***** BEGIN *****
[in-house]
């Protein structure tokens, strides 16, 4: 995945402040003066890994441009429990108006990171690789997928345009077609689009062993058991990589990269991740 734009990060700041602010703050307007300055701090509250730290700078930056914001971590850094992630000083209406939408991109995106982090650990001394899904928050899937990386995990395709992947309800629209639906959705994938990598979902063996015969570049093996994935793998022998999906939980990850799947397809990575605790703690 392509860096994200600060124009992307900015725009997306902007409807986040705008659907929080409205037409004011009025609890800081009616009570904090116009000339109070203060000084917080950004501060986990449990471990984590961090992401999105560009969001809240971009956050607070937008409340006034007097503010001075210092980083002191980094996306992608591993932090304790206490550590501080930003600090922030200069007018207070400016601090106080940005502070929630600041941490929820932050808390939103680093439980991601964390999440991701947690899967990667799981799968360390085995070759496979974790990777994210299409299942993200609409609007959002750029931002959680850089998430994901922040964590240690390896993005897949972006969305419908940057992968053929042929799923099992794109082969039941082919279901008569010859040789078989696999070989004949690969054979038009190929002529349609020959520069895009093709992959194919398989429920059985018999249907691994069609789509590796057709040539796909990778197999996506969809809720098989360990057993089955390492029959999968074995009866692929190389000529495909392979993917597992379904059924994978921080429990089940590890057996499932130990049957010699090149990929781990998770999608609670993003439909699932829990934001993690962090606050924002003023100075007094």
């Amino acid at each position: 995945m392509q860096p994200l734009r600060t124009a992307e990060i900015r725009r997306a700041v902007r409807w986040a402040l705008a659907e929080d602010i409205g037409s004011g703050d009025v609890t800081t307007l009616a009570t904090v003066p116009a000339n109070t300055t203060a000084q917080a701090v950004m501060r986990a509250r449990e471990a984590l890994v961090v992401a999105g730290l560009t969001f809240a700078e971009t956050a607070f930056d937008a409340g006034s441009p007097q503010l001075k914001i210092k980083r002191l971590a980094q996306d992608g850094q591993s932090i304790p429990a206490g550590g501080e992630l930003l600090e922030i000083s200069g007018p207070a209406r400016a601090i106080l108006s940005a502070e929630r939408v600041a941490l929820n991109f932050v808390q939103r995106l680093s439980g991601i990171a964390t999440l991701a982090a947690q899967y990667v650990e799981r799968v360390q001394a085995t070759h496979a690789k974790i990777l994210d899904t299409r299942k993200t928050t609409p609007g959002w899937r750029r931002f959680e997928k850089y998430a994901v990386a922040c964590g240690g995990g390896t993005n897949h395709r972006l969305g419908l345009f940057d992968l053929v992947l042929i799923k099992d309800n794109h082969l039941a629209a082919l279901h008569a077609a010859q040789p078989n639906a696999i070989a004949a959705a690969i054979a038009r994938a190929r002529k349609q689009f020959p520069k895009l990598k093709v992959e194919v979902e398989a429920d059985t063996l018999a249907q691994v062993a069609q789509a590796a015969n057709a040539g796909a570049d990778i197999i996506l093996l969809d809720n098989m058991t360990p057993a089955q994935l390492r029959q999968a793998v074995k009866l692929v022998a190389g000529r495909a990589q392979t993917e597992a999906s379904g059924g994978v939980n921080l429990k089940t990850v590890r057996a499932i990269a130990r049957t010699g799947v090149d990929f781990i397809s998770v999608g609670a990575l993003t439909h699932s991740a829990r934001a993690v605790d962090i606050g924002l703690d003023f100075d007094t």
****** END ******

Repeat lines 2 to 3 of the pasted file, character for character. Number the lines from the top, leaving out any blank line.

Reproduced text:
């Protein structure tokens, strides 16, 4: 995945402040003066890994441009429990108006990171690789997928345009077609689009062993058991990589990269991740 734009990060700041602010703050307007300055701090509250730290700078930056914001971590850094992630000083209406939408991109995106982090650990001394899904928050899937990386995990395709992947309800629209639906959705994938990598979902063996015969570049093996994935793998022998999906939980990850799947397809990575605790703690 392509860096994200600060124009992307900015725009997306902007409807986040705008659907929080409205037409004011009025609890800081009616009570904090116009000339109070203060000084917080950004501060986990449990471990984590961090992401999105560009969001809240971009956050607070937008409340006034007097503010001075210092980083002191980094996306992608591993932090304790206490550590501080930003600090922030200069007018207070400016601090106080940005502070929630600041941490929820932050808390939103680093439980991601964390999440991701947690899967990667799981799968360390085995070759496979974790990777994210299409299942993200609409609007959002750029931002959680850089998430994901922040964590240690390896993005897949972006969305419908940057992968053929042929799923099992794109082969039941082919279901008569010859040789078989696999070989004949690969054979038009190929002529349609020959520069895009093709992959194919398989429920059985018999249907691994069609789509590796057709040539796909990778197999996506969809809720098989360990057993089955390492029959999968074995009866692929190389000529495909392979993917597992379904059924994978921080429990089940590890057996499932130990049957010699090149990929781990998770999608609670993003439909699932829990934001993690962090606050924002003023100075007094």
């Amino acid at each position: 995945m392509q860096p994200l734009r600060t124009a992307e990060i900015r725009r997306a700041v902007r409807w986040a402040l705008a659907e929080d602010i409205g037409s004011g703050d009025v609890t800081t307007l009616a009570t904090v003066p116009a000339n109070t300055t203060a000084q917080a701090v950004m501060r986990a509250r449990e471990a984590l890994v961090v992401a999105g730290l560009t969001f809240a700078e971009t956050a607070f930056d937008a409340g006034s441009p007097q503010l001075k914001i210092k980083r002191l971590a980094q996306d992608g850094q591993s932090i304790p429990a206490g550590g501080e992630l930003l600090e922030i000083s200069g007018p207070a209406r400016a601090i106080l108006s940005a502070e929630r939408v600041a941490l929820n991109f932050v808390q939103r995106l680093s439980g991601i990171a964390t999440l991701a982090a947690q899967y990667v650990e799981r799968v360390q001394a085995t070759h496979a690789k974790i990777l994210d899904t299409r299942k993200t928050t609409p609007g959002w899937r750029r931002f959680e997928k850089y998430a994901v990386a922040c964590g240690g995990g390896t993005n897949h395709r972006l969305g419908l345009f940057d992968l053929v992947l042929i799923k099992d309800n794109h082969l039941a629209a082919l279901h008569a077609a010859q040789p078989n639906a696999i070989a004949a959705a690969i054979a038009r994938a190929r002529k349609q689009f020959p520069k895009l990598k093709v992959e194919v979902e398989a429920d059985t063996l018999a249907q691994v062993a069609q789509a590796a015969n057709a040539g796909a570049d990778i197999i996506l093996l969809d809720n098989m058991t360990p057993a089955q994935l390492r029959q999968a793998v074995k009866l692929v022998a190389g000529r495909a990589q392979t993917e597992a999906s379904g059924g994978v939980n921080l429990k089940t990850v590890r057996a499932i990269a130990r049957t010699g799947v090149d990929f781990i397809s998770v999608g609670a990575l993003t439909h699932s991740a829990r934001a993690v605790d962090i606050g924002l703690d003023f100075d007094t």